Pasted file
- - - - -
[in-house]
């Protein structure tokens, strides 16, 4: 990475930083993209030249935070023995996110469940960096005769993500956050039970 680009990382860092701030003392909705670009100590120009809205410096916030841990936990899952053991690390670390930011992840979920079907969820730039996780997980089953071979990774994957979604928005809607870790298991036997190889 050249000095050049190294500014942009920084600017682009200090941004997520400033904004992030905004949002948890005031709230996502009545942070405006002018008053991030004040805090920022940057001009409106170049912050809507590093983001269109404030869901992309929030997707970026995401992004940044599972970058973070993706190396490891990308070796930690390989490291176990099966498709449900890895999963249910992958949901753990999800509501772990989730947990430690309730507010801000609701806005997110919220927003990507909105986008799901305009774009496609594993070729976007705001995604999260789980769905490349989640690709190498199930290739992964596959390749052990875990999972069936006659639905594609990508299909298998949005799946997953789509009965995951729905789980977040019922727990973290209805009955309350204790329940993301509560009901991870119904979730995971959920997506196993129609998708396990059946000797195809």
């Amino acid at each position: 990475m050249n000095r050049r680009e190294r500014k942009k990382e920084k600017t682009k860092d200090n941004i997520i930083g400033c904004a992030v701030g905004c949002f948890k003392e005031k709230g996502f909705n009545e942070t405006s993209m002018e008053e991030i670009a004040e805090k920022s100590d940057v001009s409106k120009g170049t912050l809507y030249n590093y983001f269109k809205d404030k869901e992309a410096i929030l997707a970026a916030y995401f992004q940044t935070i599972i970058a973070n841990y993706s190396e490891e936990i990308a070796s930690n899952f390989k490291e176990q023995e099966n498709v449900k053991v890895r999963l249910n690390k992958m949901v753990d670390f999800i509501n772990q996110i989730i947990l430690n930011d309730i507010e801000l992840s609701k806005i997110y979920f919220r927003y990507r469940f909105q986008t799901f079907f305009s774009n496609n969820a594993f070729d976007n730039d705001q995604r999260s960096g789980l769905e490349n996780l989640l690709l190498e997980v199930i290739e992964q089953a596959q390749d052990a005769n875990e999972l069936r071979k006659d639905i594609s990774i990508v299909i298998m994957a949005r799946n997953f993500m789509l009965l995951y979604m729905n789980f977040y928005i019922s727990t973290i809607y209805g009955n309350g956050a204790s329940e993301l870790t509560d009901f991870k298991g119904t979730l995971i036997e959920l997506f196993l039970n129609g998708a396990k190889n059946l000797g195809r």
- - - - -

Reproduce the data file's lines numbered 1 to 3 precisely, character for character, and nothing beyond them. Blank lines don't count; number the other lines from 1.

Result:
[in-house]
């Protein structure tokens, strides 16, 4: 990475930083993209030249935070023995996110469940960096005769993500956050039970 680009990382860092701030003392909705670009100590120009809205410096916030841990936990899952053991690390670390930011992840979920079907969820730039996780997980089953071979990774994957979604928005809607870790298991036997190889 050249000095050049190294500014942009920084600017682009200090941004997520400033904004992030905004949002948890005031709230996502009545942070405006002018008053991030004040805090920022940057001009409106170049912050809507590093983001269109404030869901992309929030997707970026995401992004940044599972970058973070993706190396490891990308070796930690390989490291176990099966498709449900890895999963249910992958949901753990999800509501772990989730947990430690309730507010801000609701806005997110919220927003990507909105986008799901305009774009496609594993070729976007705001995604999260789980769905490349989640690709190498199930290739992964596959390749052990875990999972069936006659639905594609990508299909298998949005799946997953789509009965995951729905789980977040019922727990973290209805009955309350204790329940993301509560009901991870119904979730995971959920997506196993129609998708396990059946000797195809």
């Amino acid at each position: 990475m050249n000095r050049r680009e190294r500014k942009k990382e920084k600017t682009k860092d200090n941004i997520i930083g400033c904004a992030v701030g905004c949002f948890k003392e005031k709230g996502f909705n009545e942070t405006s993209m002018e008053e991030i670009a004040e805090k920022s100590d940057v001009s409106k120009g170049t912050l809507y030249n590093y983001f269109k809205d404030k869901e992309a410096i929030l997707a970026a916030y995401f992004q940044t935070i599972i970058a973070n841990y993706s190396e490891e936990i990308a070796s930690n899952f390989k490291e176990q023995e099966n498709v449900k053991v890895r999963l249910n690390k992958m949901v753990d670390f999800i509501n772990q996110i989730i947990l430690n930011d309730i507010e801000l992840s609701k806005i997110y979920f919220r927003y990507r469940f909105q986008t799901f079907f305009s774009n496609n969820a594993f070729d976007n730039d705001q995604r999260s960096g789980l769905e490349n996780l989640l690709l190498e997980v199930i290739e992964q089953a596959q390749d052990a005769n875990e999972l069936r071979k006659d639905i594609s990774i990508v299909i298998m994957a949005r799946n997953f993500m789509l009965l995951y979604m729905n789980f977040y928005i019922s727990t973290i809607y209805g009955n309350g956050a204790s329940e993301l870790t509560d009901f991870k298991g119904t979730l995971i036997e959920l997506f196993l039970n129609g998708a396990k190889n059946l000797g195809r």